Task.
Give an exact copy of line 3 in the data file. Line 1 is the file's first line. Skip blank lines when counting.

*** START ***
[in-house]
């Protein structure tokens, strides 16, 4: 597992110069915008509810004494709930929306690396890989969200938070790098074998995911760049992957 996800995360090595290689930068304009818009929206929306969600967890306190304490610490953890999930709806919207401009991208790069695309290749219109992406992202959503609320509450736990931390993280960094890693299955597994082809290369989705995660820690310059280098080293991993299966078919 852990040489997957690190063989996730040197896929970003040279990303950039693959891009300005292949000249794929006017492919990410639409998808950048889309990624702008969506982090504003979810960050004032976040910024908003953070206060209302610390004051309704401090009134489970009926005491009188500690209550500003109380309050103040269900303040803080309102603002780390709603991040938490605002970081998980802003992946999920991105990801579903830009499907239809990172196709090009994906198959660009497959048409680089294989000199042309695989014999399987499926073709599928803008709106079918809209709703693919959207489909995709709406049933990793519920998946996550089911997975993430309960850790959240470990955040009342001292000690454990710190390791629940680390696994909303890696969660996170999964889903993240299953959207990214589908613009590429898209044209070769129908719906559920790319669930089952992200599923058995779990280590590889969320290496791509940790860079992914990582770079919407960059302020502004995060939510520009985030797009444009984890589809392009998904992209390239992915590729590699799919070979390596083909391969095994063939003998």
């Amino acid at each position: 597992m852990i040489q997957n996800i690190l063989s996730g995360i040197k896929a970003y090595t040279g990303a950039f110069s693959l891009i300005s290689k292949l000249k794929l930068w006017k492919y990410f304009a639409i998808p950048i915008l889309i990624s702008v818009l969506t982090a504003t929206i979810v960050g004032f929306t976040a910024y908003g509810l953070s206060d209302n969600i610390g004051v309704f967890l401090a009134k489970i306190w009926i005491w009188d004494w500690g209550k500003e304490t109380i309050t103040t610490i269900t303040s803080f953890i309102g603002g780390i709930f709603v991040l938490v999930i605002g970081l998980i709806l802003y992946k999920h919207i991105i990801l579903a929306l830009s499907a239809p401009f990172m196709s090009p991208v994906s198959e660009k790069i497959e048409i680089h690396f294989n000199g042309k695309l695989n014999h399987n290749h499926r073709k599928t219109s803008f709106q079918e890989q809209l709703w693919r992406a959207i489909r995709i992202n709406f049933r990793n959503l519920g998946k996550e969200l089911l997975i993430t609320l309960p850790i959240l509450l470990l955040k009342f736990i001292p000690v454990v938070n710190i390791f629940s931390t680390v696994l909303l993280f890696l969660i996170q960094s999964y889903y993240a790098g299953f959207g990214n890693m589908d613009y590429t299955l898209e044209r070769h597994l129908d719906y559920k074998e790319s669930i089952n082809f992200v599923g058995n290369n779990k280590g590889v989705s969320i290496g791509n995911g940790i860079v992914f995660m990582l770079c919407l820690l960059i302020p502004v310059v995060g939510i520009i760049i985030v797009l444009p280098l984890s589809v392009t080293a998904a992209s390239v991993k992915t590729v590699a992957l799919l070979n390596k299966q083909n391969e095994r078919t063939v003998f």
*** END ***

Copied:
């Amino acid at each position: 597992m852990i040489q997957n996800i690190l063989s996730g995360i040197k896929a970003y090595t040279g990303a950039f110069s693959l891009i300005s290689k292949l000249k794929l930068w006017k492919y990410f304009a639409i998808p950048i915008l889309i990624s702008v818009l969506t982090a504003t929206i979810v960050g004032f929306t976040a910024y908003g509810l953070s206060d209302n969600i610390g004051v309704f967890l401090a009134k489970i306190w009926i005491w009188d004494w500690g209550k500003e304490t109380i309050t103040t610490i269900t303040s803080f953890i309102g603002g780390i709930f709603v991040l938490v999930i605002g970081l998980i709806l802003y992946k999920h919207i991105i990801l579903a929306l830009s499907a239809p401009f990172m196709s090009p991208v994906s198959e660009k790069i497959e048409i680089h690396f294989n000199g042309k695309l695989n014999h399987n290749h499926r073709k599928t219109s803008f709106q079918e890989q809209l709703w693919r992406a959207i489909r995709i992202n709406f049933r990793n959503l519920g998946k996550e969200l089911l997975i993430t609320l309960p850790i959240l509450l470990l955040k009342f736990i001292p000690v454990v938070n710190i390791f629940s931390t680390v696994l909303l993280f890696l969660i996170q960094s999964y889903y993240a790098g299953f959207g990214n890693m589908d613009y590429t299955l898209e044209r070769h597994l129908d719906y559920k074998e790319s669930i089952n082809f992200v599923g058995n290369n779990k280590g590889v989705s969320i290496g791509n995911g940790i860079v992914f995660m990582l770079c919407l820690l960059i302020p502004v310059v995060g939510i520009i760049i985030v797009l444009p280098l984890s589809v392009t080293a998904a992209s390239v991993k992915t590729v590699a992957l799919l070979n390596k299966q083909n391969e095994r078919t063939v003998f």